Oak trees are all over the course and although there are several hundred varieties, there is some satisfaction in distinguishing between the English Oak and the Sessile Oak. This is most reliably done by looking at the length of the leaf stalks. Almost absent for the English Oak but several centimetres long for the Sessile. The Sessile Oak is generally found in the west of the UK but there are plenty at Alwoodley. Native oak trees support literally hundreds of species of insects many of which provoke characteristic galls on the leaves. In early life (the first 100 years) they grow rapidly but then slow down considerably. One of the major attraction of oak woodlands is that they support the most varied and attractive understory especially of early spring flowering plants. The outer wood is so strong it is not unusual to see trees that are wind resistant and thriving with all but hollow trunks. Growth slows markedly after 200 years but senescence is long and the idea of 200 years growing, 200 mature and a further 200 to die is probably not far wrong. One exceptional specimen in Leicestershire is known to be between 800 and 900 years old.
Rowan (or Mountain Ash)
Rowan trees are found in several places on the course, such as close to the 7th tee. Its other common name is the Mountain Ash and it will grow at higher altitudes (over 1000 metres) than any other tree in the UK. The leaves are superficially similar to an Ash (or an Elder) but are smaller, have more leaflets on a stem and the edges are serrated. It often has good autumn leaf colour, the berries (not present on Ash) ripen to red over a few days in July and are then a feast for many birds.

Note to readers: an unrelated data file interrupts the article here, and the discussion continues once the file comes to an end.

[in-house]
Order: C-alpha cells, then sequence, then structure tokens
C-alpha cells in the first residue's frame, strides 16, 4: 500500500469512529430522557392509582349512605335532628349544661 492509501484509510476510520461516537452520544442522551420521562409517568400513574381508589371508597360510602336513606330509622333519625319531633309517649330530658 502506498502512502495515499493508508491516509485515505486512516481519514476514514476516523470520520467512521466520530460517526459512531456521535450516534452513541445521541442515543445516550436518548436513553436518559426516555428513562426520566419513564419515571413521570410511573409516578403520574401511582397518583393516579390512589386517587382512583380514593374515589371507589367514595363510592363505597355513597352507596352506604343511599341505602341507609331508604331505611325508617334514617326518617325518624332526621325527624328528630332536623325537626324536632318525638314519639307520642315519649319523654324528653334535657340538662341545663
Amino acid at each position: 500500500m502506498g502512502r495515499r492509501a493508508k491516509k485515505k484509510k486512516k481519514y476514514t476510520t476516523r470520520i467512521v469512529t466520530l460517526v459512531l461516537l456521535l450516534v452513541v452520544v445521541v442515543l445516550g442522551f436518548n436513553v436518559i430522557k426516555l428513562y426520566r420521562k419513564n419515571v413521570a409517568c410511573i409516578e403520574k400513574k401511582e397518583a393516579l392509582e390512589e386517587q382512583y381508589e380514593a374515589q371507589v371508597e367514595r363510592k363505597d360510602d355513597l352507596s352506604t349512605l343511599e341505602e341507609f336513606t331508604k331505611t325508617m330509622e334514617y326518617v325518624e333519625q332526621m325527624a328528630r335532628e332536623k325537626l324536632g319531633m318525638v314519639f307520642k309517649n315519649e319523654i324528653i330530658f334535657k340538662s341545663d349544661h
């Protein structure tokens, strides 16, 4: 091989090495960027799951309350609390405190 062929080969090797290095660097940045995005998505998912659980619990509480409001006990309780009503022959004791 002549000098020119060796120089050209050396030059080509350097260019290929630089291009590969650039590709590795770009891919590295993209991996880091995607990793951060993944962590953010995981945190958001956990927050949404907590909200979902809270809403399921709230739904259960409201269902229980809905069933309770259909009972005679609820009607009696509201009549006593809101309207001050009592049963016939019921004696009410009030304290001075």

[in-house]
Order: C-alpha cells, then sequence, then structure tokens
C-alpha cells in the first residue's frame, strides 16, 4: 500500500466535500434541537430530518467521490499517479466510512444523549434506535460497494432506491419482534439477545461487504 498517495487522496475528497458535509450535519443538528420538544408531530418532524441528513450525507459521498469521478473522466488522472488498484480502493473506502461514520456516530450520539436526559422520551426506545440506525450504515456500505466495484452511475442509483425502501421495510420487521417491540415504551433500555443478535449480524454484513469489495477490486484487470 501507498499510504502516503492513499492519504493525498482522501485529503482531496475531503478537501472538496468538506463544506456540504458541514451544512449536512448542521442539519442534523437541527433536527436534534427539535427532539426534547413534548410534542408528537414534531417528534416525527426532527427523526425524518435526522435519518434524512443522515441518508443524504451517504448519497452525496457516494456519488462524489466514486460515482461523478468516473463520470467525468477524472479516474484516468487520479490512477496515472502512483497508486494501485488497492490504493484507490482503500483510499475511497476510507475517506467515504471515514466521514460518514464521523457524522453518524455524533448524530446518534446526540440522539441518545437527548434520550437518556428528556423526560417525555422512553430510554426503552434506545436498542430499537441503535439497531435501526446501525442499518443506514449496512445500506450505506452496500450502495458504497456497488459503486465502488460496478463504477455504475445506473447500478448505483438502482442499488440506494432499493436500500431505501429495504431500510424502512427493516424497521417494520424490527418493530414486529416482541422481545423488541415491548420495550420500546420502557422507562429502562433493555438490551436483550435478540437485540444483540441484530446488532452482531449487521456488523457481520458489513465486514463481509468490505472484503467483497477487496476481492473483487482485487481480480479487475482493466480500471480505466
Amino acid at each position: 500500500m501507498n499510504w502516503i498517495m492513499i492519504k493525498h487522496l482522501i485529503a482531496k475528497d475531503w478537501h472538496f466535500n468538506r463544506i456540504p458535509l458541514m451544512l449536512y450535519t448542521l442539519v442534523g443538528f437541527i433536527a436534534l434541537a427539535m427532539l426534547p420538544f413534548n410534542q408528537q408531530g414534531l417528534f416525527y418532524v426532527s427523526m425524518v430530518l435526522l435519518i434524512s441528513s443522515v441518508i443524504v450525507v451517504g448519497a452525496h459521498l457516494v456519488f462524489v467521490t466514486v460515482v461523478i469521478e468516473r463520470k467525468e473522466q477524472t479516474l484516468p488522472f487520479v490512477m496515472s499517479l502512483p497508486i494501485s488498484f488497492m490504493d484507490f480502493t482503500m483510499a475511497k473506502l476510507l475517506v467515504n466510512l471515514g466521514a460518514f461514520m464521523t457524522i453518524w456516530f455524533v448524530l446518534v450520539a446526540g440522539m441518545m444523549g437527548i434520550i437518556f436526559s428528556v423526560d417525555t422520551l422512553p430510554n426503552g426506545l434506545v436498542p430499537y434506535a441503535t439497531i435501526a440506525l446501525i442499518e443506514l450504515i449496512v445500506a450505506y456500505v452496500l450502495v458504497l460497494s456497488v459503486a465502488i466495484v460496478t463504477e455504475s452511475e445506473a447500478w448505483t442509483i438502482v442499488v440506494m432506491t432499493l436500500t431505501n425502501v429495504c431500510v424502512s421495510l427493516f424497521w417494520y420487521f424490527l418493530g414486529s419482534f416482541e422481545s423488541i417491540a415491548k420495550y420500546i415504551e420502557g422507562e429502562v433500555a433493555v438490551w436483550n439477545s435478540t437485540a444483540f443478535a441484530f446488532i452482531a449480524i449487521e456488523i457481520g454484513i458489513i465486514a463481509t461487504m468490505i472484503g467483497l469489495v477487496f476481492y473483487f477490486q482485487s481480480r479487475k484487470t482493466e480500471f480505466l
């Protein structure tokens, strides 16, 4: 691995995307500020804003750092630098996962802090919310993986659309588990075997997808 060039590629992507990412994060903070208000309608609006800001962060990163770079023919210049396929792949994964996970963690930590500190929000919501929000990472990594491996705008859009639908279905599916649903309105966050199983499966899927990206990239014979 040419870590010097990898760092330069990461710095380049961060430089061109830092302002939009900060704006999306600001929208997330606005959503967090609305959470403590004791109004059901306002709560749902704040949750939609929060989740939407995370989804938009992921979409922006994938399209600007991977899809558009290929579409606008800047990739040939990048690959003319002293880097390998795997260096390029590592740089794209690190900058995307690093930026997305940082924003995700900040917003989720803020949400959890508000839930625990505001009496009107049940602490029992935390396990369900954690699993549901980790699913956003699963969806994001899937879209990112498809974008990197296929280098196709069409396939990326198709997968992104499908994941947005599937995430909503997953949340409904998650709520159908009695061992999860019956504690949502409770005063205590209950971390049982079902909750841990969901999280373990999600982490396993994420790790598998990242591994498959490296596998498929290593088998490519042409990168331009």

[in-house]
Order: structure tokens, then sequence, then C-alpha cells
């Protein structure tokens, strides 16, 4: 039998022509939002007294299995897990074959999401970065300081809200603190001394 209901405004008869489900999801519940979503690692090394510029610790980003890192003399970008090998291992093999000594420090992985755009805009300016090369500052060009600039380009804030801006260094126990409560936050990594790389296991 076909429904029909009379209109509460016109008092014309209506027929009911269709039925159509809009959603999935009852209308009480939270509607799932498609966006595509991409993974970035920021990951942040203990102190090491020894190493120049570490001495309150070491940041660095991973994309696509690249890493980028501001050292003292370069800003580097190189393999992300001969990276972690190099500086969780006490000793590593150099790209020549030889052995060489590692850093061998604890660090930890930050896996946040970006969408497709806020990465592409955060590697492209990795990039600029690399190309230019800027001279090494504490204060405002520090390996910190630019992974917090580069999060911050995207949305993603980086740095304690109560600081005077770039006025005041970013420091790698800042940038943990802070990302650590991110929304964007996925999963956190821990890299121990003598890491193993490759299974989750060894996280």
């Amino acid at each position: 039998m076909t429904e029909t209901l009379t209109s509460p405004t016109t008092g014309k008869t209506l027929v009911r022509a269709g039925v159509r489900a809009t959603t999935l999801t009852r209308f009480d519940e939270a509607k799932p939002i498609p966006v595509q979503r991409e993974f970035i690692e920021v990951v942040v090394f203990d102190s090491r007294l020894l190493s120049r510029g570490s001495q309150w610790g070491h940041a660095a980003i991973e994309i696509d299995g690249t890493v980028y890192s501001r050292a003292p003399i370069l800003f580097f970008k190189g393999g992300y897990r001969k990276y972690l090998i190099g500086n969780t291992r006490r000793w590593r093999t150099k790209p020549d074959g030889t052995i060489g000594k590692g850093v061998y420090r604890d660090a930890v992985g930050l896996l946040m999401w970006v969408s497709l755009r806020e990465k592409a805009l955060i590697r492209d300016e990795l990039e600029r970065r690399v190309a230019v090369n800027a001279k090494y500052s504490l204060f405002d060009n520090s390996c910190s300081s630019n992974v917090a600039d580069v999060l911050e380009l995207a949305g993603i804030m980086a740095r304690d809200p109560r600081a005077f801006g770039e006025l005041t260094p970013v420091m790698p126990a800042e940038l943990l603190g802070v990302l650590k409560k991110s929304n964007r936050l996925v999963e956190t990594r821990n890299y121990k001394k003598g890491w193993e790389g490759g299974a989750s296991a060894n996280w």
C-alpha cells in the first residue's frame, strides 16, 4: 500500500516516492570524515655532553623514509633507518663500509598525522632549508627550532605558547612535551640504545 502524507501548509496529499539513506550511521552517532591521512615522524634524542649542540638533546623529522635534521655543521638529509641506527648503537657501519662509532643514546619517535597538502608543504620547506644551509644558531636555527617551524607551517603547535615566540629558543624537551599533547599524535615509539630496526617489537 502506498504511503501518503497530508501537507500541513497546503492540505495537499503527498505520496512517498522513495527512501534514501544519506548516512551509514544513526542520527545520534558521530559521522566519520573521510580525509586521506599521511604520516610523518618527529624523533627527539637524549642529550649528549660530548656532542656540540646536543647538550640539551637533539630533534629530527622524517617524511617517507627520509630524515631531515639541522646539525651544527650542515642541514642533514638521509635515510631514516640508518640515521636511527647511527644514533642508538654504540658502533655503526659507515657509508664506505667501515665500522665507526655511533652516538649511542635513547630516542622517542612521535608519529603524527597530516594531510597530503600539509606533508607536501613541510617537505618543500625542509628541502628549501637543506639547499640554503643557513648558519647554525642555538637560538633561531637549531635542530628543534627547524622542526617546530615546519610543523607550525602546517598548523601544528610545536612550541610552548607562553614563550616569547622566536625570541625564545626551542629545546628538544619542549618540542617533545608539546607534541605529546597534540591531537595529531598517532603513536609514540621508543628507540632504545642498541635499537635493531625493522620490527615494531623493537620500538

Scots Pines are found all over the course. As well as having two pine leaves arising together (which is not a unique feature) the trees are easy to recognise by the red bark high up on the trunk of mature trees. This tree has a natural range from Scottish and Spanish Mountains across all the highlands of Europe and Northern Asia as far as Eastern Siberia. In England it was first planted in the mid 17th-century as a forestry crop. Its pattern of growth is very much influenced by surrounding trees. If planted close together as at the they are tall and straight. For example, behind the 6th green. If in the open they can be spreading, not quite like an oak tree but certainly not bolt upright. The two tall straight specimens at the back of the 9th green are now in the open after felling of surrounding trees, they are very visually impressive but will be at risk of wind blow. It is rare to hear a noise made by a tree apart from rustling of leaves in wind or the creak of branches rubbing together. Once in the height of summer on a very hot day I stood near to a copse of Scots Pine’s and listened to the cracking as the pine cones ripened opening to release the seeds.
Behind the practice putting green are couple of mature Yew trees. The hedge planted around the refashioned patio are also Yews. Botanically these are “simple” or “primitive”. Unlike many conifers it does not have cones but rather a single seed encased in a red berry. There are separate male and female trees, unusual in trees where most have male parts and female seeds. For humans every part of the Yew is poisonous. The wood is extremely strong and this probably contributes to the immense age that this tree can attain. it is difficult to be definite about exact life span mostly because no old trees have solid trunks to allow a count of annual rings, the increase in girth of the trunk is erratic year on year and is very slow. The rarity of clear boles makes reliable repeatable measures of girth and so estimates of age from rate of growth very hard indeed. Many of the trees now alive in the UK are between 1500 and 2000 years old. It is certain that often the Yews in churchyards predate the local adoption of Christianity. Many churches were built with Yews giving shelter on their leeward side to the porch or approach path. It is possible the site of the Church was chosen because the area was already a pre-Christian site of burial or worship in which the evergreen Yew had some role.